“Cuba Is Where I Want to Live in Freedom Without Communism”

Photo: Juny LB.  Courtesy of Kamankola

By Marleidy Muñoz (El Toque)

HAVANA TIMES – When I wrote to him for the interview, he replied with the same flow and affection as when I met him on La Rampa in Havana with his daughter in his arms. Jorgito Kamankola and little April always gave me a smile.

I also remember him on stage. When he raps, it’s a mix of fire and sea. In Havana’s alternative scene, his raspy, rough, honest voice would sometimes erupt in screams, as if broken, and other times it seemed like a whisper, so close.

A lot of people sang along to this line from the song “Con la lengua afuera”: “This is Cuba, damn it, and self-employment, this is, little work and trouble, this is: / sweat hard, so tourism can enjoy and us with our tongues out.”

Kamankola is part of the cultural Havana that I miss so much. Does the city depicted by my nostalgia exist? I think not, but it doesn’t matter. What the Rapper and this journalist want to tell is the Cuba we want to have. That’s why I say along with him, that yes, “Down with everything.”

Quickly, as if rapping on stage, Jorge Lian Garcia Diaz (Cerro, Havana, 1985) answered my questions.

Let’s start with these verses of yours:

The Cuba I left, 

was a blurry corpse, 

a trembling desert, 

a sea of blood without faith. 

The Cuba I abandoned, 

had died naked, 

an empty and raw soul, 

fading love, 

without prayer, without peace, without a flower, 

mourning, sad, and widowed.

You lived between Havana and Madrid for years. Then you left the island definitively. During your last time in Cuba, what future did you see for yourself and Cubans in general?

I was submerged in that lie that “criticisms have to be made from within.” That’s why I always went back until I realized that my voice, my denunciation, and my art served from anywhere. Wherever we raise our voices, it has an effect.

Living in Cuba in recent times was defining; either you play the game of apparent freedom, you stay and let them erase you from the map, or you leave so you don’t have to see even the slightest part of that system.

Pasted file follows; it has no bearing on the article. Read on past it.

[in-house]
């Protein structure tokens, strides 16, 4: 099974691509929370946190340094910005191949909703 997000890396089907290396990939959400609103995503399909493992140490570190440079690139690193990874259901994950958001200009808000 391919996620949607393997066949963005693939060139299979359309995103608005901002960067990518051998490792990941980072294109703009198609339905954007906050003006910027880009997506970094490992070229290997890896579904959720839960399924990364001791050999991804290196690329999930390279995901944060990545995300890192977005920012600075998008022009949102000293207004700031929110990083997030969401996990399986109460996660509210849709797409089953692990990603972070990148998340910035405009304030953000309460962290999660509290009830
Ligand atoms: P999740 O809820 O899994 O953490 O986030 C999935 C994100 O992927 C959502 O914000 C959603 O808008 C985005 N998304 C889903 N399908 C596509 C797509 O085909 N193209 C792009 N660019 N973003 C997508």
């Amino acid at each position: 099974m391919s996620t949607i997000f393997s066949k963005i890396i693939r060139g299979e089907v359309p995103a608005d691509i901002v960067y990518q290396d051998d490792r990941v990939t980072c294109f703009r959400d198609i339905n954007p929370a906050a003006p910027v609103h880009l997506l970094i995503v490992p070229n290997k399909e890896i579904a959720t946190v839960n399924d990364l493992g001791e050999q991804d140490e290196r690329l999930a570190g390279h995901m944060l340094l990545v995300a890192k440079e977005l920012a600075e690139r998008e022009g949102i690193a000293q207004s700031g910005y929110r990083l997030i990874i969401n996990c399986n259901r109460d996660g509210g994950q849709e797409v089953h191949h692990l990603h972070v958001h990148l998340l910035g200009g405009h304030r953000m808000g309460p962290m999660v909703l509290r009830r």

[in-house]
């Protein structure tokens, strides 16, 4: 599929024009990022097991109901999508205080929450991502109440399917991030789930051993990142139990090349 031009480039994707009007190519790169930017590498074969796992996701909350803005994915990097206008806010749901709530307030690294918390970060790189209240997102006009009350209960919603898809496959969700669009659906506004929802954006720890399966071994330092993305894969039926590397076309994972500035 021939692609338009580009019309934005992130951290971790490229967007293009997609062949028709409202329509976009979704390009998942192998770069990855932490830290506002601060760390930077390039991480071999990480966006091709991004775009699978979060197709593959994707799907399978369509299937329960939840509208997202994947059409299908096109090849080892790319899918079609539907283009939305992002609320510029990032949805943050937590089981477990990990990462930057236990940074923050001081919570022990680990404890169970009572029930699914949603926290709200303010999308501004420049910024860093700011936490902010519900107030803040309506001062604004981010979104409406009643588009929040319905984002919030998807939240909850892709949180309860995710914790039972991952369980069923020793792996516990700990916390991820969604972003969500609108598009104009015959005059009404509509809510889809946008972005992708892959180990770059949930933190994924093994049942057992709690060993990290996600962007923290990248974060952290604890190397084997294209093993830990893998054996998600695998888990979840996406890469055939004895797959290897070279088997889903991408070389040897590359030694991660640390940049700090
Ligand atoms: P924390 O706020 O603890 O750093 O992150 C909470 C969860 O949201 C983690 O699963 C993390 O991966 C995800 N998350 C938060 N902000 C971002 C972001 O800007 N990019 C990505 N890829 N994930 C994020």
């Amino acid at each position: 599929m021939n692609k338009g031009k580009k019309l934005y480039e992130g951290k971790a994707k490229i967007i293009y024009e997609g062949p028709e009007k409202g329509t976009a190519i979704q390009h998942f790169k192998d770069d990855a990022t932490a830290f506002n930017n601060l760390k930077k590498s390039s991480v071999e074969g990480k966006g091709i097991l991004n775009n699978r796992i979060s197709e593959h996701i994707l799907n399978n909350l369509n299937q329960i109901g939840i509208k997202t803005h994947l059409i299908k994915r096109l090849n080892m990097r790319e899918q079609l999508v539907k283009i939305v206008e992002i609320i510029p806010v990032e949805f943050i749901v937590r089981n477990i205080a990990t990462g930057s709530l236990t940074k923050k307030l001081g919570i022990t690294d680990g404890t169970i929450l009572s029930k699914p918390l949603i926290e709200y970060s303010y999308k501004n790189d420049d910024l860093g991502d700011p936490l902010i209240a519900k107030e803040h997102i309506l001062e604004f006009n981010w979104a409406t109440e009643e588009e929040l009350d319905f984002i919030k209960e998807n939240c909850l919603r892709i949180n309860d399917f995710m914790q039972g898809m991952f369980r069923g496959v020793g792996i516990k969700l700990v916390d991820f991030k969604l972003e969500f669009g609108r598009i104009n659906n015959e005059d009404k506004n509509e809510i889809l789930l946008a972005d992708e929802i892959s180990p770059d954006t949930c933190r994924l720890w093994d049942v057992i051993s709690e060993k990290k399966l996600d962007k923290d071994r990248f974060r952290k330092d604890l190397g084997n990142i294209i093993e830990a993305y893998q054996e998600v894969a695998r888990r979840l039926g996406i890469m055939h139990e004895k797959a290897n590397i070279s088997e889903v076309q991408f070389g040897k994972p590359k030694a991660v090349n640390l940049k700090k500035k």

What hurt me about the country was the silence, the servility, the [imposed] resistance, and the ignorance.

You have a clear stance against the Cuban regime, which you call a “dictatorship”; you recognize yourself in exile, you speak of the “living dead” because of the system. Do you think you have a responsibility, as an artist, to denounce what happens in Cuba?

I have the responsibility, not just as an artist, but also as a human being.


Dollars against pains, take and put and put and take. There is an infinite debt and infinite dictators. Always thorns, never flowers, the prison of the train continues, hostage exiles keeping their rumba going and the island in a tomb pretending to be Eden.

A bunch of kids in prison, a bunch of lonely mothers. There’s no bread, but there are lines, there’s no meat, but there are bones. Tears fall from kisses, exile and escape grow. The living die alive, the dead live their sorrow, thus grows the condemnation of an island with no way out.


“Down with everything” was your response to the repression of the anti-government protests in July 2021 in Cuba. Do you think there can be “neutrality” in the face of human rights violations?

I believe one must be radical against that, as radical as possible. Humanity must be above everything.


In an interview with Diario de Cuba, the artist said that “Down with everything” is “a vomit of the soul.”

“The muses demanded that it be a naked song in every sense, and that’s why the idea of laying bare the body and the verse. It’s a song dedicated to the July 11, 2021 protests, a quite beautiful and sad moment at the same time,” the singer-songwriter declared to explain the video’s concept.

“I have many acquaintances who are suffering repression, many who are jumping borders for saying what they think or for a meme. The song is dedicated to a gigantic problem that exists in Cuba, the prohibition of being able to speak,” he added in his statements to Diario de Cuba.


I can lose my voice, but never the verse. Jorgito Kamankola / Artist’s Facebook

Regime propagandists have attacked you. You responded. Why do you think it’s important to reply?

I respond in verses and songs. They have no other weapon but to try to discredit me, and I have God’s blessing to tell the story and the truth through verses.

Regarding “El Aprendiz” (2024), your most recent album, you’ve said it has a different concept from what you had done. How do you address the topic of Cuba in the album?

El Aprendiz (The Apprentice) is an album with a new sound. I worked [mix and master] with a DJ named JUNY_LB, who is a “monster” in programming. We did everything between him and me, and that’s how we’re performing live.